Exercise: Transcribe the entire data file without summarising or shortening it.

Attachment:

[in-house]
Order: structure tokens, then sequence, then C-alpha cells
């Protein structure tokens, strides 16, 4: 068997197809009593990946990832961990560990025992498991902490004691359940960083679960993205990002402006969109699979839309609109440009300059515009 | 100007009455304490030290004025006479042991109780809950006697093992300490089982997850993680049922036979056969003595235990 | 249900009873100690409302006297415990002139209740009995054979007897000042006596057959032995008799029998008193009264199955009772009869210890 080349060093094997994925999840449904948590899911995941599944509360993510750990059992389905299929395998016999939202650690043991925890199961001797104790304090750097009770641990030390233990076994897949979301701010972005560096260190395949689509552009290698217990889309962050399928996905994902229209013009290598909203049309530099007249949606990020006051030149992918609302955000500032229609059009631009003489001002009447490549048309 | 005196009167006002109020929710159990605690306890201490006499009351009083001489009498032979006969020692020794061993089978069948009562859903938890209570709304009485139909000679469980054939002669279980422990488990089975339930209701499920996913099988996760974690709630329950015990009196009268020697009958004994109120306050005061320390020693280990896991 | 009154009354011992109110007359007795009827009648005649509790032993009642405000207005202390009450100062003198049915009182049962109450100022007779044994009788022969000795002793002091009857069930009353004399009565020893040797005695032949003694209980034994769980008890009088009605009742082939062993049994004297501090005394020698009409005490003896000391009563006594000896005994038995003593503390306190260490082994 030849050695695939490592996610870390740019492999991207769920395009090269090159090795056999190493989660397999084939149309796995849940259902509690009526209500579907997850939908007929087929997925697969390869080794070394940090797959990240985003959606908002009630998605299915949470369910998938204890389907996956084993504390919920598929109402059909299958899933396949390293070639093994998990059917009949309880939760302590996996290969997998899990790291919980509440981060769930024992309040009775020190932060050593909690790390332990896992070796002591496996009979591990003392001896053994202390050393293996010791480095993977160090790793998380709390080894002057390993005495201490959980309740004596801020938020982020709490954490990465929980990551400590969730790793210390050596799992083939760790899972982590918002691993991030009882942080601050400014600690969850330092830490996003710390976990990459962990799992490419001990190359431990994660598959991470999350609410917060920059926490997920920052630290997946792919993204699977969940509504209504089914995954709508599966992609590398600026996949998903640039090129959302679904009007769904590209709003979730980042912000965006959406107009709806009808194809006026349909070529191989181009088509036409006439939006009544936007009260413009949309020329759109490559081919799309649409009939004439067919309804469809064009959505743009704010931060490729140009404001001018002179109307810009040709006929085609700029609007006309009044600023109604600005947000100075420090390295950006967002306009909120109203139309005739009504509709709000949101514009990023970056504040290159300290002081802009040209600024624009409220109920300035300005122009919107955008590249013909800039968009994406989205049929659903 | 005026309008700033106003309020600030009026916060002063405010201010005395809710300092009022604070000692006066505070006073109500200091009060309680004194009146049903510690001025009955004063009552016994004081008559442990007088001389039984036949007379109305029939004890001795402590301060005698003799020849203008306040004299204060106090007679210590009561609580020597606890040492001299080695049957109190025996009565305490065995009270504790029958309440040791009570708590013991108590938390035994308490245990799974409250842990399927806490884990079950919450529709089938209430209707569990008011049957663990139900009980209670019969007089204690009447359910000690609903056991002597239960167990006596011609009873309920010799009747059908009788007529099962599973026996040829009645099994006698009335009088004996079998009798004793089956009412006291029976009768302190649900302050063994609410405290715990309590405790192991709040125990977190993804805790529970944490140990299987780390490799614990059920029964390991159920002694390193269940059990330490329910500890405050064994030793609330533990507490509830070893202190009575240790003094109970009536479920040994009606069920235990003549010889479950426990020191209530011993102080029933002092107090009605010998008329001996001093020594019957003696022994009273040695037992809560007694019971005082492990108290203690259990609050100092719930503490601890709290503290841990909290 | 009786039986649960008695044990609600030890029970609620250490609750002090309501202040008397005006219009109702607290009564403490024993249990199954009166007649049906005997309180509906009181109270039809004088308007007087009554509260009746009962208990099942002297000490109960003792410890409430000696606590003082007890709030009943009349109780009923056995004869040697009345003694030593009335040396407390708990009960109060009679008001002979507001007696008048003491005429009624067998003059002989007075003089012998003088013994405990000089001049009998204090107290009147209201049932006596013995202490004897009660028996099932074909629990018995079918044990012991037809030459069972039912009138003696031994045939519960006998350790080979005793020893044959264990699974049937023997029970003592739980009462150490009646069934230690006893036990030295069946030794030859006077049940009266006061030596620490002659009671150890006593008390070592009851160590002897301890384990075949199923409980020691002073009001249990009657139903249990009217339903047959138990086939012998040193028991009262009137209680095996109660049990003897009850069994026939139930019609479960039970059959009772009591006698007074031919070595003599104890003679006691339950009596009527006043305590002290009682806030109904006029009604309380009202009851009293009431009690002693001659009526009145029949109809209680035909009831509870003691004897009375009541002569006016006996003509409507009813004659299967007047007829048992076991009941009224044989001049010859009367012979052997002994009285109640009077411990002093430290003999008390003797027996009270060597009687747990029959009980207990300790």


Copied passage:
[in-house]
Order: structure tokens, then sequence, then C-alpha cells
């Protein structure tokens, strides 16, 4: 068997197809009593990946990832961990560990025992498991902490004691359940960083679960993205990002402006969109699979839309609109440009300059515009 | 100007009455304490030290004025006479042991109780809950006697093992300490089982997850993680049922036979056969003595235990 | 249900009873100690409302006297415990002139209740009995054979007897000042006596057959032995008799029998008193009264199955009772009869210890 080349060093094997994925999840449904948590899911995941599944509360993510750990059992389905299929395998016999939202650690043991925890199961001797104790304090750097009770641990030390233990076994897949979301701010972005560096260190395949689509552009290698217990889309962050399928996905994902229209013009290598909203049309530099007249949606990020006051030149992918609302955000500032229609059009631009003489001002009447490549048309 | 005196009167006002109020929710159990605690306890201490006499009351009083001489009498032979006969020692020794061993089978069948009562859903938890209570709304009485139909000679469980054939002669279980422990488990089975339930209701499920996913099988996760974690709630329950015990009196009268020697009958004994109120306050005061320390020693280990896991 | 009154009354011992109110007359007795009827009648005649509790032993009642405000207005202390009450100062003198049915009182049962109450100022007779044994009788022969000795002793002091009857069930009353004399009565020893040797005695032949003694209980034994769980008890009088009605009742082939062993049994004297501090005394020698009409005490003896000391009563006594000896005994038995003593503390306190260490082994 030849050695695939490592996610870390740019492999991207769920395009090269090159090795056999190493989660397999084939149309796995849940259902509690009526209500579907997850939908007929087929997925697969390869080794070394940090797959990240985003959606908002009630998605299915949470369910998938204890389907996956084993504390919920598929109402059909299958899933396949390293070639093994998990059917009949309880939760302590996996290969997998899990790291919980509440981060769930024992309040009775020190932060050593909690790390332990896992070796002591496996009979591990003392001896053994202390050393293996010791480095993977160090790793998380709390080894002057390993005495201490959980309740004596801020938020982020709490954490990465929980990551400590969730790793210390050596799992083939760790899972982590918002691993991030009882942080601050400014600690969850330092830490996003710390976990990459962990799992490419001990190359431990994660598959991470999350609410917060920059926490997920920052630290997946792919993204699977969940509504209504089914995954709508599966992609590398600026996949998903640039090129959302679904009007769904590209709003979730980042912000965006959406107009709806009808194809006026349909070529191989181009088509036409006439939006009544936007009260413009949309020329759109490559081919799309649409009939004439067919309804469809064009959505743009704010931060490729140009404001001018002179109307810009040709006929085609700029609007006309009044600023109604600005947000100075420090390295950006967002306009909120109203139309005739009504509709709000949101514009990023970056504040290159300290002081802009040209600024624009409220109920300035300005122009919107955008590249013909800039968009994406989205049929659903 | 005026309008700033106003309020600030009026916060002063405010201010005395809710300092009022604070000692006066505070006073109500200091009060309680004194009146049903510690001025009955004063009552016994004081008559442990007088001389039984036949007379109305029939004890001795402590301060005698003799020849203008306040004299204060106090007679210590009561609580020597606890040492001299080695049957109190025996009565305490065995009270504790029958309440040791009570708590013991108590938390035994308490245990799974409250842990399927806490884990079950919450529709089938209430209707569990008011049957663990139900009980209670019969007089204690009447359910000690609903056991002597239960167990006596011609009873309920010799009747059908009788007529099962599973026996040829009645099994006698009335009088004996079998009798004793089956009412006291029976009768302190649900302050063994609410405290715990309590405790192991709040125990977190993804805790529970944490140990299987780390490799614990059920029964390991159920002694390193269940059990330490329910500890405050064994030793609330533990507490509830070893202190009575240790003094109970009536479920040994009606069920235990003549010889479950426990020191209530011993102080029933002092107090009605010998008329001996001093020594019957003696022994009273040695037992809560007694019971005082492990108290203690259990609050100092719930503490601890709290503290841990909290 | 009786039986649960008695044990609600030890029970609620250490609750002090309501202040008397005006219009109702607290009564403490024993249990199954009166007649049906005997309180509906009181109270039809004088308007007087009554509260009746009962208990099942002297000490109960003792410890409430000696606590003082007890709030009943009349109780009923056995004869040697009345003694030593009335040396407390708990009960109060009679008001002979507001007696008048003491005429009624067998003059002989007075003089012998003088013994405990000089001049009998204090107290009147209201049932006596013995202490004897009660028996099932074909629990018995079918044990012991037809030459069972039912009138003696031994045939519960006998350790080979005793020893044959264990699974049937023997029970003592739980009462150490009646069934230690006893036990030295069946030794030859006077049940009266006061030596620490002659009671150890006593008390070592009851160590002897301890384990075949199923409980020691002073009001249990009657139903249990009217339903047959138990086939012998040193028991009262009137209680095996109660049990003897009850069994026939139930019609479960039970059959009772009591006698007074031919070595003599104890003679006691339950009596009527006043305590002290009682806030109904006029009604309380009202009851009293009431009690002693001659009526009145029949109809209680035909009831509870003691004897009375009541002569006016006996003509409507009813004659299967007047007829048992076991009941009224044989001049010859009367012979052997002994009285109640009077411990002093430290003999008390003797027996009270060597009687747990029959009980207990300790």